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Visicalc was first, but I think it was Lotus 123 that really made spreadsheets popular; it was absolutely huge back in the day.



Yes. Excel took a long time to topple Lotus 123, but Lotus's failure to move to a GUI quickly enough saw Excel win.

DOS Microsoft Word was before Excel I think.

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It was a similar story with Word Perfect, their failure to move to a GUI basically handed MS Word market dominance. Their belated port of the DOS UI was very awkward at first, and the move to 32-bit in 95 was the final straw.

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The "original" Word, before Windows, was available for DOS and Xenix - I actually saw some systems using Word on Xenix in '88.

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I've actually used MS Word on Windows 1.0 (around 1985ish I think).

It was .... well, basically unusably horrible. As you typed, it would swap stuff in/out from floppy disk; as you might imagine, this made even just entering text an excruciating experience.

Luckily for MS, systems eventually got more memory and hard disks...

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The time I saw MS Word deployed on a Xenix box it didn't work terribly well - was fine on the system console but was barely usable on serial terminals as the make of terminals (Wyse something or other) had Alt keys which did nothing. And, as far as I recall, the Alt key was pretty important in Word.

Of course, this wasn't Microsoft's fault - rather the idiotic salesman who had sold all of this without checking with anyone whether it would work or not.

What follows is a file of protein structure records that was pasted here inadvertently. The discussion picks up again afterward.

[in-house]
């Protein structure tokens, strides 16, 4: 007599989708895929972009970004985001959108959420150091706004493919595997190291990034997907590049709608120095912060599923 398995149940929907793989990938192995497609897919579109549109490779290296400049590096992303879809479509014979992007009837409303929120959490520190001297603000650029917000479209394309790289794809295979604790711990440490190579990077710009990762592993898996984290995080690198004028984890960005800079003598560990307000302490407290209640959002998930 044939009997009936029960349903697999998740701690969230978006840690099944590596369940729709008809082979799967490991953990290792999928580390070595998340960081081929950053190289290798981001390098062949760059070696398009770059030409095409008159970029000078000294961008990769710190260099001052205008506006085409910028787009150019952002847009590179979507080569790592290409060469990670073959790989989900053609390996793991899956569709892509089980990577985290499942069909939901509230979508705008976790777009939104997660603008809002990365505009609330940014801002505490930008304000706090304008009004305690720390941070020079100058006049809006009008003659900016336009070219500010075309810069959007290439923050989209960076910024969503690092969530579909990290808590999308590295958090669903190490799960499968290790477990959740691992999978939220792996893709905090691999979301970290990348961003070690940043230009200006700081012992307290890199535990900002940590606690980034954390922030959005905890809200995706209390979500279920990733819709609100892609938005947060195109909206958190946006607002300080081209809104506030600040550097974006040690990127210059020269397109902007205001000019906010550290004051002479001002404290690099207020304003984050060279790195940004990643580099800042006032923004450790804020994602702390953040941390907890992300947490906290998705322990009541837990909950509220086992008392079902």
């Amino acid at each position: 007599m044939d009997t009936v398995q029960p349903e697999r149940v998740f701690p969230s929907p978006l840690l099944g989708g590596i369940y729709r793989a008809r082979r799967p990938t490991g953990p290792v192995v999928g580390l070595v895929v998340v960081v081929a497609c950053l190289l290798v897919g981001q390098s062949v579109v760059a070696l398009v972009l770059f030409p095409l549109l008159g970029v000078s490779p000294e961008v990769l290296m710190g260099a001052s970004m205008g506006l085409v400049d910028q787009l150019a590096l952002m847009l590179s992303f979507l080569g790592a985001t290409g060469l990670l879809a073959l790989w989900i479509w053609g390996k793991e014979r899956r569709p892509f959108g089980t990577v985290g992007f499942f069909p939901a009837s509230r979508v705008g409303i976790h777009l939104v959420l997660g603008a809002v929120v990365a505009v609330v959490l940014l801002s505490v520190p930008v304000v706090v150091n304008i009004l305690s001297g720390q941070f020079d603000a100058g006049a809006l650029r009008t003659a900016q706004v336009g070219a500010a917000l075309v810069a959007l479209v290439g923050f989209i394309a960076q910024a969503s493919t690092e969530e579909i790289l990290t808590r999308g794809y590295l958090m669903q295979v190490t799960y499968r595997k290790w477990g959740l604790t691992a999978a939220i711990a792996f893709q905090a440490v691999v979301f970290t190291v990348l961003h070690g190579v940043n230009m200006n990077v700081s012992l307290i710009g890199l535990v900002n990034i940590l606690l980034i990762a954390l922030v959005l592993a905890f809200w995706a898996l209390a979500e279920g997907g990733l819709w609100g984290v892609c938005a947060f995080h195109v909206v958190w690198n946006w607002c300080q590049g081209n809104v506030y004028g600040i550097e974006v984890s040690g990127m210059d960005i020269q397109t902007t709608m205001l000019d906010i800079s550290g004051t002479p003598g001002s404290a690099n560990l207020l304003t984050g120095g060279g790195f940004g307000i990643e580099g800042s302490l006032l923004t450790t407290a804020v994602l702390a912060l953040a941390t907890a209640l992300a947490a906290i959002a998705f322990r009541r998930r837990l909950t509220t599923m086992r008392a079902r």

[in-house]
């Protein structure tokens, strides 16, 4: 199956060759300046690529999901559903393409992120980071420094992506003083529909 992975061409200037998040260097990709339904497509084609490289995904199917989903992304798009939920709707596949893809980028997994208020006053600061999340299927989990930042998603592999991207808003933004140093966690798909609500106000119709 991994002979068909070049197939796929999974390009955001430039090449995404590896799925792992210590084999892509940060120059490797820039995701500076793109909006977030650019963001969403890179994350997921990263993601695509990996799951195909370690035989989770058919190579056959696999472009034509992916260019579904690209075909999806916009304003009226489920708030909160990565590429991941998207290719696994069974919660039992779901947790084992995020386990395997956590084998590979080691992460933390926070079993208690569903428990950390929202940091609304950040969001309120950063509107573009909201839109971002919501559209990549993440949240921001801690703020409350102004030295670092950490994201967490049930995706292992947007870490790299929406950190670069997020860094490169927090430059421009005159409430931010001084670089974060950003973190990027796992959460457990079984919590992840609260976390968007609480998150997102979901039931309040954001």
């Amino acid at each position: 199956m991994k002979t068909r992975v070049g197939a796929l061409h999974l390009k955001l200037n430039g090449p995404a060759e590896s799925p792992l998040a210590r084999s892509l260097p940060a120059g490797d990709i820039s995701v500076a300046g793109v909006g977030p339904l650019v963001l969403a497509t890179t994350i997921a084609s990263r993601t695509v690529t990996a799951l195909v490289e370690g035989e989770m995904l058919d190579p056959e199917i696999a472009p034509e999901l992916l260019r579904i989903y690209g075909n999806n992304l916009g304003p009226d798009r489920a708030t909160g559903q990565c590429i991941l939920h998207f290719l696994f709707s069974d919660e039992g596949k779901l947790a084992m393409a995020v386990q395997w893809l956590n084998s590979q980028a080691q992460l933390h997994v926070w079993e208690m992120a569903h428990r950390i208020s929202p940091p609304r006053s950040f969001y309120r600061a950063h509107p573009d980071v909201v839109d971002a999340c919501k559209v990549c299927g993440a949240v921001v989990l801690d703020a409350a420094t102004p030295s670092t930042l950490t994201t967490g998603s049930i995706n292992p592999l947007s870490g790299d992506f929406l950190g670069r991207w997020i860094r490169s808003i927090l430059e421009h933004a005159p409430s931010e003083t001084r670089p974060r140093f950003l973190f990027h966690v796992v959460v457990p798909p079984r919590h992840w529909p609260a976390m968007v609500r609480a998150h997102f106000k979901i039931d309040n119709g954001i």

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I think Quattro was the #2 (behind Lotus) for a while - ahead of Excel. Borland just seemed to have an uncanny talent for running products into the ground.

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Borland certainly did, but they also had plenty of bad luck.

Just as they were getting close to finishing Quattro Pro, their head offices were hit by the 1989 World Series Earthquake (they were very close to the epicenter).

Apparently, many of their computers survived the earthquake itself but were rained on by the damaged sprinkler system and covered in mushy ceiling tile debris. They commandeered a tennis court to try to dry off, clean and revive as many of the computers as they could

They did end up releasing Quattro Pro, but then were soon sued by Lotus.

http://en.wikipedia.org/wiki/Lotus_v._Borland

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Reminds me of their word processor Sprint. Quite a fancy product of its time:

http://en.wikipedia.org/wiki/Sprint_(word_processor)

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